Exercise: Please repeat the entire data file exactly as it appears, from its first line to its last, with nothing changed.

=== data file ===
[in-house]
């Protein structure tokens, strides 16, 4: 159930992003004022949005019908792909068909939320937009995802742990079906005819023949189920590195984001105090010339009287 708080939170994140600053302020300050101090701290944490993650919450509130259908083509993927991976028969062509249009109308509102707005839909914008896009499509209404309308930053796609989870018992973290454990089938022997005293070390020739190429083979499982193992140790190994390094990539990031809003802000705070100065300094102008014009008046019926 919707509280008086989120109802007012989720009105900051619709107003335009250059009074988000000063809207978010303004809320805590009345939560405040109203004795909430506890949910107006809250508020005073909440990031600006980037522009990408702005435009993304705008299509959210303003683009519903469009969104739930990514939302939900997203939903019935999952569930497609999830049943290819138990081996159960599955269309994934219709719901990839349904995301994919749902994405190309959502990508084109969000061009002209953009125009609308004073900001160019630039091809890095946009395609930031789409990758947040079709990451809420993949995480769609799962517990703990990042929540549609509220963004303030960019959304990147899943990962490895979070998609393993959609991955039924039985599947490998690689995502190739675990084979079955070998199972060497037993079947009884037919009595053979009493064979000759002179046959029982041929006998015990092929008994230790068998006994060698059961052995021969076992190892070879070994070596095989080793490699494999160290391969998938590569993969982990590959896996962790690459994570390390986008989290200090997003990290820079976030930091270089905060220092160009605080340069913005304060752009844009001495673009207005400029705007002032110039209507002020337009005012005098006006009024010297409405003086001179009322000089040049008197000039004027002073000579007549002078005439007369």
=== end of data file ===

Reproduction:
[in-house]
């Protein structure tokens, strides 16, 4: 159930992003004022949005019908792909068909939320937009995802742990079906005819023949189920590195984001105090010339009287 708080939170994140600053302020300050101090701290944490993650919450509130259908083509993927991976028969062509249009109308509102707005839909914008896009499509209404309308930053796609989870018992973290454990089938022997005293070390020739190429083979499982193992140790190994390094990539990031809003802000705070100065300094102008014009008046019926 919707509280008086989120109802007012989720009105900051619709107003335009250059009074988000000063809207978010303004809320805590009345939560405040109203004795909430506890949910107006809250508020005073909440990031600006980037522009990408702005435009993304705008299509959210303003683009519903469009969104739930990514939302939900997203939903019935999952569930497609999830049943290819138990081996159960599955269309994934219709719901990839349904995301994919749902994405190309959502990508084109969000061009002209953009125009609308004073900001160019630039091809890095946009395609930031789409990758947040079709990451809420993949995480769609799962517990703990990042929540549609509220963004303030960019959304990147899943990962490895979070998609393993959609991955039924039985599947490998690689995502190739675990084979079955070998199972060497037993079947009884037919009595053979009493064979000759002179046959029982041929006998015990092929008994230790068998006994060698059961052995021969076992190892070879070994070596095989080793490699494999160290391969998938590569993969982990590959896996962790690459994570390390986008989290200090997003990290820079976030930091270089905060220092160009605080340069913005304060752009844009001495673009207005400029705007002032110039209507002020337009005012005098006006009024010297409405003086001179009322000089040049008197000039004027002073000579007549002078005439007369």